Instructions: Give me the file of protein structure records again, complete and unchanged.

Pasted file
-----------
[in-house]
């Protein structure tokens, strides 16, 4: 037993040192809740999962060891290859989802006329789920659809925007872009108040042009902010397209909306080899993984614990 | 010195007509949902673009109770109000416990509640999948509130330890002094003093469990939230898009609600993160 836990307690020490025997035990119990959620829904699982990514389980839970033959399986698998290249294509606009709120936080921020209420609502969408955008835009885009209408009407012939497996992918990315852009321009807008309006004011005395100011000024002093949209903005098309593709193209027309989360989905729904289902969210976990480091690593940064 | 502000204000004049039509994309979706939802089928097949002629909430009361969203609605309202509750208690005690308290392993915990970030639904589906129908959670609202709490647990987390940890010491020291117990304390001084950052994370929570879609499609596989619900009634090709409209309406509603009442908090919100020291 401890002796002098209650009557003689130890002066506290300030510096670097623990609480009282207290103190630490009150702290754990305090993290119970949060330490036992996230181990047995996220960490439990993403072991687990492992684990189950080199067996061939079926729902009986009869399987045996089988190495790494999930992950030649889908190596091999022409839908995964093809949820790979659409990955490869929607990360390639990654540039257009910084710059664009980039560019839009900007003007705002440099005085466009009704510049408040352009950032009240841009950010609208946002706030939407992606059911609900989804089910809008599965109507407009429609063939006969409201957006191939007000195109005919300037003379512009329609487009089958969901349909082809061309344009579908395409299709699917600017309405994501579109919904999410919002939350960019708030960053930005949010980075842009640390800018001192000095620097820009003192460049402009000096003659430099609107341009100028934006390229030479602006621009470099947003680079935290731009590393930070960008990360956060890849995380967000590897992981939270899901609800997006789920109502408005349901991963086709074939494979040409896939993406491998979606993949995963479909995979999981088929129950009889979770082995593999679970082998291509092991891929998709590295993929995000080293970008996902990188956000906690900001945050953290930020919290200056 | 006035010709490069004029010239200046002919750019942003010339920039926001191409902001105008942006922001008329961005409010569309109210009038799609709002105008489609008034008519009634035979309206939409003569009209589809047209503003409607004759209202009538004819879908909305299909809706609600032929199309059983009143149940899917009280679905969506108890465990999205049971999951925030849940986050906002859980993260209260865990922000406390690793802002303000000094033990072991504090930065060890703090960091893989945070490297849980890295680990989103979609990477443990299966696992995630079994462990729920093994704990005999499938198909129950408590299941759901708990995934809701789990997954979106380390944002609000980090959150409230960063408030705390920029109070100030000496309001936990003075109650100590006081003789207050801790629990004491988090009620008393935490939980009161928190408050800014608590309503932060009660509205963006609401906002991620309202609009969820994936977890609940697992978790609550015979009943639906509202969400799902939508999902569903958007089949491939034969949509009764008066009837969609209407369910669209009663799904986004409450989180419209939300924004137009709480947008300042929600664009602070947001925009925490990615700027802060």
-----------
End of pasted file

[in-house]
């Protein structure tokens, strides 16, 4: 037993040192809740999962060891290859989802006329789920659809925007872009108040042009902010397209909306080899993984614990 | 010195007509949902673009109770109000416990509640999948509130330890002094003093469990939230898009609600993160 836990307690020490025997035990119990959620829904699982990514389980839970033959399986698998290249294509606009709120936080921020209420609502969408955008835009885009209408009407012939497996992918990315852009321009807008309006004011005395100011000024002093949209903005098309593709193209027309989360989905729904289902969210976990480091690593940064 | 502000204000004049039509994309979706939802089928097949002629909430009361969203609605309202509750208690005690308290392993915990970030639904589906129908959670609202709490647990987390940890010491020291117990304390001084950052994370929570879609499609596989619900009634090709409209309406509603009442908090919100020291 401890002796002098209650009557003689130890002066506290300030510096670097623990609480009282207290103190630490009150702290754990305090993290119970949060330490036992996230181990047995996220960490439990993403072991687990492992684990189950080199067996061939079926729902009986009869399987045996089988190495790494999930992950030649889908190596091999022409839908995964093809949820790979659409990955490869929607990360390639990654540039257009910084710059664009980039560019839009900007003007705002440099005085466009009704510049408040352009950032009240841009950010609208946002706030939407992606059911609900989804089910809008599965109507407009429609063939006969409201957006191939007000195109005919300037003379512009329609487009089958969901349909082809061309344009579908395409299709699917600017309405994501579109919904999410919002939350960019708030960053930005949010980075842009640390800018001192000095620097820009003192460049402009000096003659430099609107341009100028934006390229030479602006621009470099947003680079935290731009590393930070960008990360956060890849995380967000590897992981939270899901609800997006789920109502408005349901991963086709074939494979040409896939993406491998979606993949995963479909995979999981088929129950009889979770082995593999679970082998291509092991891929998709590295993929995000080293970008996902990188956000906690900001945050953290930020919290200056 | 006035010709490069004029010239200046002919750019942003010339920039926001191409902001105008942006922001008329961005409010569309109210009038799609709002105008489609008034008519009634035979309206939409003569009209589809047209503003409607004759209202009538004819879908909305299909809706609600032929199309059983009143149940899917009280679905969506108890465990999205049971999951925030849940986050906002859980993260209260865990922000406390690793802002303000000094033990072991504090930065060890703090960091893989945070490297849980890295680990989103979609990477443990299966696992995630079994462990729920093994704990005999499938198909129950408590299941759901708990995934809701789990997954979106380390944002609000980090959150409230960063408030705390920029109070100030000496309001936990003075109650100590006081003789207050801790629990004491988090009620008393935490939980009161928190408050800014608590309503932060009660509205963006609401906002991620309202609009969820994936977890609940697992978790609550015979009943639906509202969400799902939508999902569903958007089949491939034969949509009764008066009837969609209407369910669209009663799904986004409450989180419209939300924004137009709480947008300042929600664009602070947001925009925490990615700027802060």